International

High US inflation continues to cause concern


This article is an onsite version of our Disrupted Times newsletter. Sign up here to get the newsletter sent straight to your inbox three times a week

Good evening,

US government bonds and Wall Street stocks sustained renewed selling today after fresh data showed US inflation defied expectations of a bigger drop. Meanwhile, European shares went up after a turbulent week.

US consumer prices rose at an annual pace of 8.3 per cent in April, staying at a 40-year high and underscoring the urgency of the Federal Reserve’s push to tackle inflation.

Although the consumer price index moderated for the first time in eight months — it was a step down from the 8.5 per cent increase recorded in March — it was slightly above economists’ expectations of an 8.1 per cent rise. The core CPI, which excludes food and energy prices, increased at a faster pace than the previous month at 0.6 per cent compared with 0.3 per cent. (Take a look at how your country compares on rising prices using our global inflation tracker.)

Increases in the cost of new vehicles, food, airline fares and housing were the biggest drivers of the rise, according to the report by the Bureau of Labor Statistics. The data may represent the beginning of a peak in the pandemic-era inflation surge.

Will the US be able to curb rising prices without leading to an economic downturn? “It is, alas, quite likely that a recession will now be needed to keep inflationary expectations under control,” writes chief economics commentator Martin Wolf.

Food protectionism is also adding to the global inflation crisis. Indonesia’s decision to ban overseas sales of palm oil has been a further blow to consumers struggling with a rise in cooking prices. Meanwhile, Malaysia is boosting its palm oil exports. The second-largest producer of the commodity, which is under pressure to support its finances during a simmering political crisis, has set itself apart from other exporters as it seeks to capitalise on rising prices.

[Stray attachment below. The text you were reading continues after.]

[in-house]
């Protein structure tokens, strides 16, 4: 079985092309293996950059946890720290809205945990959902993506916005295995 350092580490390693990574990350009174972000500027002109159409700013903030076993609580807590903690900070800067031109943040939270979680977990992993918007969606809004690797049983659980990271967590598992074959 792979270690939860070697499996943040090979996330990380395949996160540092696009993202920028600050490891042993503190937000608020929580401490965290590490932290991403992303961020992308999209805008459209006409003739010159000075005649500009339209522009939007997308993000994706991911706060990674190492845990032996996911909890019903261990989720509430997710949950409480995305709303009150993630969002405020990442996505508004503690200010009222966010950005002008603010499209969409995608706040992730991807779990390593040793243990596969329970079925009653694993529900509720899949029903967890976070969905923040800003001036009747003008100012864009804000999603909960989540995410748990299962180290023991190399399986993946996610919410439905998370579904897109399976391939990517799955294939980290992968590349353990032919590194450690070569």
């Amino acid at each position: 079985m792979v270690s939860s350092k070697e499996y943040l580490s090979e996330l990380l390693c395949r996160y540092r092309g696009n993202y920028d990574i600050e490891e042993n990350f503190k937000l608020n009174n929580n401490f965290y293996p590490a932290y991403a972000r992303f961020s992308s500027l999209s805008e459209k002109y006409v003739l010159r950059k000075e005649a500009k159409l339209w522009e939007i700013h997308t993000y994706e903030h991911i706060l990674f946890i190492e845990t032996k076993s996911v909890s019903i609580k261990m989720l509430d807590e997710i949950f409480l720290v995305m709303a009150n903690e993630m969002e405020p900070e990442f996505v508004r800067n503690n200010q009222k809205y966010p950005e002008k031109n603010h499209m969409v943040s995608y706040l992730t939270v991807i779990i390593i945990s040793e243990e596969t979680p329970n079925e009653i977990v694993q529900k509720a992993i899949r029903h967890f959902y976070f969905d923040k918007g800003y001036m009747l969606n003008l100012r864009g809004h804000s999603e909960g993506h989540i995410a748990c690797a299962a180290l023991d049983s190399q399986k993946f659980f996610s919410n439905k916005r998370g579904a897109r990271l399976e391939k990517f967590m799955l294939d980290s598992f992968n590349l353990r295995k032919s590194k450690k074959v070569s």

Chart showing export restrictions have risen to levels not seen since the 2007-08 food crisis

Latest news

For up-to-the-minute news updates, visit our live blog.

Need to know: the economy

European Central Bank president Christine Lagarde has signalled she would support raising the ECB’s main interest rate in July, leading economists to declare that the first increase for more than a decade is almost certain to go ahead.

The head of automaker Stellantis has warned that carmakers will struggle to get hold of enough batteries in the next three to four years as they race to roll out electric vehicles. Carlos Tavares said the battery supply challenges would feed into the bigger problem of keeping cars affordable in the switch to electric models.

US households added $266bn to their debt balances in the first quarter, led by mortgage loans, in the largest single-quarter increase since 2006, according to the Federal Reserve Bank of New York.

Latest for the UK and Europe

In yesterday’s Queen’s Speech, the UK government included 38 headline bills to be introduced over the next year, pledging to regenerate the economy and drive strong growth in the face of rising global economic headwinds.

France, the EU’s biggest wheat exporter, is facing challenges because of low rainfall this year. It has brought the threat of drought, triggering warnings of a hit to output and exports as well as adding to fears of a further squeeze to global supplies.

Chart showing world’s top wheat exporters, with France being the fourth-largest

Global latest

We are likely to experience global warming of 1.5C within the next five years because of record greenhouse gas levels, according to a new report. Global banks are facing increasing regulatory pressure over their climate change vulnerabilities, ranging from the risks posed to the future value of assets to the difficulty dealing with heavily polluting clients. Read more in of our special report on Risk Management: Financial Institutions.